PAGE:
BRANDY: Right. True inclusion.

CHRIS: Inclusion. Right. So, inclusive design is a different thing than accessibility. But still, they are very, there’s a serious Venn diagram overlap, right?

The other thing he says is, imagine that you are someone who has to make a thing, a podcast, for instance. What would be a reasonable thing that you have to provide to make sure that anyone can actually access that podcast? Well, what if they cannot hear?


CHRIS: Well, you might provide a transcript, right? So, when I made a podcast for nine months every day, I provided a transcript every day. And that’s because that value became so instilled in me that I realized it was immoral for me to be a creative person putting work into the world that was fundamentally inaccessible to people who didn’t have certain physical characteristics, right?

BRANDY: Mmhmm, right.

CHRIS: And so, the assumptions of media, of things like podcasts and films and so on, are often that you are, you know, you have perfect sight and pretty perfect hearing and perfect proprioception and all these sorts of things. And it turns out that as somebody who makes films, makes podcasts, does writing, and even does photography, that all of these things are adaptable to people with disabilities as long as you just think about it a little bit first.

BRANDY: Right.

CHRIS: So, that’s it, really!

BRANDY: So, I just wanna ask really quickly: what was the call to action at the end of the film? Sort of what was the takeaway? Was it just that? Was it, hey, you need to think about this at the front or? You know, I’m just curious.

CHRIS: In Cory’s words, he used the phrase, “imagine if.” He said, you know—I can’t recite it any longer—but I had just asked him at one point. And I said, what would you like people to know having watched this film? And he sat there for a good minute, which when you’re doing an interview, and somebody just sits back and kind of like waits and then just delivers a soliloquy, right? Then you know it’s pretty gold. That would be one reason to actually watch the film, by the way. It’s at It’s free. Everything’s free. There’s no ads. There’s no nothing.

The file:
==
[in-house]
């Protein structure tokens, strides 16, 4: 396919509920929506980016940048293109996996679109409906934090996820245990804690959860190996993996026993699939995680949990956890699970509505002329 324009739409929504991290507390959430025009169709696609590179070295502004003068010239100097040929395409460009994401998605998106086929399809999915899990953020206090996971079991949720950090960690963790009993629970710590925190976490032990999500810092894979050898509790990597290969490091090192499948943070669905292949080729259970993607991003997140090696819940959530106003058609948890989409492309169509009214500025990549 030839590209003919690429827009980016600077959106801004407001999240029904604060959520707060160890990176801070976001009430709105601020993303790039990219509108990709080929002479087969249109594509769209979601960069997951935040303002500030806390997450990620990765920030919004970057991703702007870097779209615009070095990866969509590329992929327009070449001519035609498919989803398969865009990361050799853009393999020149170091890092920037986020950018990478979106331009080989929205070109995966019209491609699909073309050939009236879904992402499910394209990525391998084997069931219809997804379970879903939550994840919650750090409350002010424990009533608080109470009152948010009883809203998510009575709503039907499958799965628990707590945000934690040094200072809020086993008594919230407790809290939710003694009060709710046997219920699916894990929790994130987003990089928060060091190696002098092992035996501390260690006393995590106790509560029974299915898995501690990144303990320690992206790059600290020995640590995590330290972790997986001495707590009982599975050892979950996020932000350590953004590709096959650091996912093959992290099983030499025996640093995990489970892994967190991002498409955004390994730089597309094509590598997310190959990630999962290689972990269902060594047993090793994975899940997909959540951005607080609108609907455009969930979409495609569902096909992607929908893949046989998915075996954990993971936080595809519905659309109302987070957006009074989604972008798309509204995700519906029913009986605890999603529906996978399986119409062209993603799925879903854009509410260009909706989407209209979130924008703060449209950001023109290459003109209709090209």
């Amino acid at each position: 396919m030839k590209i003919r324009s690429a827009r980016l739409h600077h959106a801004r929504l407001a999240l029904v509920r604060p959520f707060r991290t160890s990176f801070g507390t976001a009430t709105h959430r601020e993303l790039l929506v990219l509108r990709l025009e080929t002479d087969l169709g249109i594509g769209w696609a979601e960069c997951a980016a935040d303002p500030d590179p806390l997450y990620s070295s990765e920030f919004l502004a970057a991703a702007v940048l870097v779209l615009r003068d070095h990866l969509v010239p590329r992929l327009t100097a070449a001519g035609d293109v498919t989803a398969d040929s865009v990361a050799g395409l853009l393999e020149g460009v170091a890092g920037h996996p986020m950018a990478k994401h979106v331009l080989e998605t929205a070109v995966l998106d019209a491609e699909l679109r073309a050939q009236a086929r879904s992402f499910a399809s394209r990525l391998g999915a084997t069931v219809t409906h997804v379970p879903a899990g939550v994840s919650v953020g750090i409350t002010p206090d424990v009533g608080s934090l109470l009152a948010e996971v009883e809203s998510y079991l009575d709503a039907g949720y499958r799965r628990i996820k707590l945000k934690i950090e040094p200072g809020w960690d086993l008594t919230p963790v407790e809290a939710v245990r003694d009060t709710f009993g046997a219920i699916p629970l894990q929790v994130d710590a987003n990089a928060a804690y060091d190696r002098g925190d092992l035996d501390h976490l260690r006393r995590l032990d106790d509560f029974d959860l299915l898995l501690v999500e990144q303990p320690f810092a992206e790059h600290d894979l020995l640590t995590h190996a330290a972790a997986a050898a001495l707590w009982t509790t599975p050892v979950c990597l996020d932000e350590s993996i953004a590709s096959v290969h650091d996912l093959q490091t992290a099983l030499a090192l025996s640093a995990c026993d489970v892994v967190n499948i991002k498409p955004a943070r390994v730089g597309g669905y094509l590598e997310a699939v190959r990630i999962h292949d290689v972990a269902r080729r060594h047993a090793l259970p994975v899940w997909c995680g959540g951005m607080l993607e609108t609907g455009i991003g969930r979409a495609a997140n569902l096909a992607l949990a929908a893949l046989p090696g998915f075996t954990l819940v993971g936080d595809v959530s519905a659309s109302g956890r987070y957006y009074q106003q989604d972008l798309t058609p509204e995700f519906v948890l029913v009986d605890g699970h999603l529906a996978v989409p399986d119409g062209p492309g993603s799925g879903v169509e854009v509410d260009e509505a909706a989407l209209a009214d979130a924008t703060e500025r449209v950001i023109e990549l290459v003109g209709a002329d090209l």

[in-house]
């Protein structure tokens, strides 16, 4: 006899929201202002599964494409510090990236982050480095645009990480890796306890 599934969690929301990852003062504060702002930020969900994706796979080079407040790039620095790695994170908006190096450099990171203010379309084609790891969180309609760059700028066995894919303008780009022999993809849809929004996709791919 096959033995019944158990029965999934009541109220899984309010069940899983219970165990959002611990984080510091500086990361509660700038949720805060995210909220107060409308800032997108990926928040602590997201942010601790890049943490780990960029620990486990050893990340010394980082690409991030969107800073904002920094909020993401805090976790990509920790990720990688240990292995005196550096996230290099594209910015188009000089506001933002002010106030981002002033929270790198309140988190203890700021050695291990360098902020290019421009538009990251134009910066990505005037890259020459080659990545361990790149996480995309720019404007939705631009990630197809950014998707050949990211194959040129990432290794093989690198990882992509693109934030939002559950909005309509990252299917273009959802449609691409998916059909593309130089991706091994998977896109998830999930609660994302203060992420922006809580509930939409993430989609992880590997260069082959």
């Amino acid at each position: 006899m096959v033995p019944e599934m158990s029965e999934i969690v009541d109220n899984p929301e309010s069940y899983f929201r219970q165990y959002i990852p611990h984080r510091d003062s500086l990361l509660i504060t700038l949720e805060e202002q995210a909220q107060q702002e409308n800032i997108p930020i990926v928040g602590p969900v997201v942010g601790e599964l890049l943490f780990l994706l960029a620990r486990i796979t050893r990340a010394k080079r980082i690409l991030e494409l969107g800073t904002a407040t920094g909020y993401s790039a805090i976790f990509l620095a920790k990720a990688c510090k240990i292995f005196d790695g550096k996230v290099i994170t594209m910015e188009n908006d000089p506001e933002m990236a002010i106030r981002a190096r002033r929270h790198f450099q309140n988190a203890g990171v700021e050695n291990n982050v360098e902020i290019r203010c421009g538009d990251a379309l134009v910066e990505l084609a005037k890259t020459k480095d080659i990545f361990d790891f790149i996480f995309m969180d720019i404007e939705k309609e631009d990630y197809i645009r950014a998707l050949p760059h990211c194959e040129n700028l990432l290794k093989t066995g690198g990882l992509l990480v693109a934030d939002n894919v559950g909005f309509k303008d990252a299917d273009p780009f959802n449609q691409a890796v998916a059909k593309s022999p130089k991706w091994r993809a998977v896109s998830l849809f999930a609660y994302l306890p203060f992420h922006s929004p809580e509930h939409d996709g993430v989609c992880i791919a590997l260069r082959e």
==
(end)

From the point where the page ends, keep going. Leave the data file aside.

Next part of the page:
BRANDY: We’ll supply the link in our blog post.

CHRIS: Right. Sure. But what he said was, imagine if the person who’s trying to use the thing that you’re making, imagine if they’re a little bit slower to use it. Imagine if their Internet connection is kind of flaky and broken. Imagine if they’re using a very old like a BlackBerry, for example, from 10 years ago. Imagine if flashes give them migraines or seizures or just hurt. Imagine if they can’t see. Imagine if they can’t hear. Imagine these kinds of ways of being when you’re designing the thing, when you’re in that sort of thinking phase about, okay, how am I gonna present this film or this podcast? And having imagined that, have that imagination and that, basically, empathy inform how you build.


CHRIS: Not what you build, but how you build it. Because it’s a moral imperative.

BRANDY: Yes. Chris, this is really a wonderful chance to discuss these things, because I have to be honest. You know, I’m in publishing. We have the journal. We have the blog. We have the podcast. And up until this year, we did not provide transcripts. We didn’t even provide transcripts for our video content, even though they already existed. They just simply weren’t linked. And so much of that is oversight. And I could almost compare it to the way racial privilege works, right? You don’t see it.

CHRIS: Right.

BRANDY: You simply don’t realize that you’re missing something. And so, I love this concept, that just imagine. Take a moment to reflect, to think, to imagine a different scenario than the one you find yourself in. And I think that is really an incredibly moving and exciting way to hopefully change the world, you know, a little bit at a time.

So, to our listeners, just to reiterate, we’re going to go ahead and put the link up for that video as well as the transcript to this conversation. And I hope to have you on again, Chris. I think there’s so much more to talk about and to discover not just talking about this particular issue with the film Access, but other work that you’re doing. So, thank you so much for joining us, and we really appreciate this viewpoint on accessibility and really, as you point out, the moral imperatives. Thanks again.

CHRIS: Thanks for having me.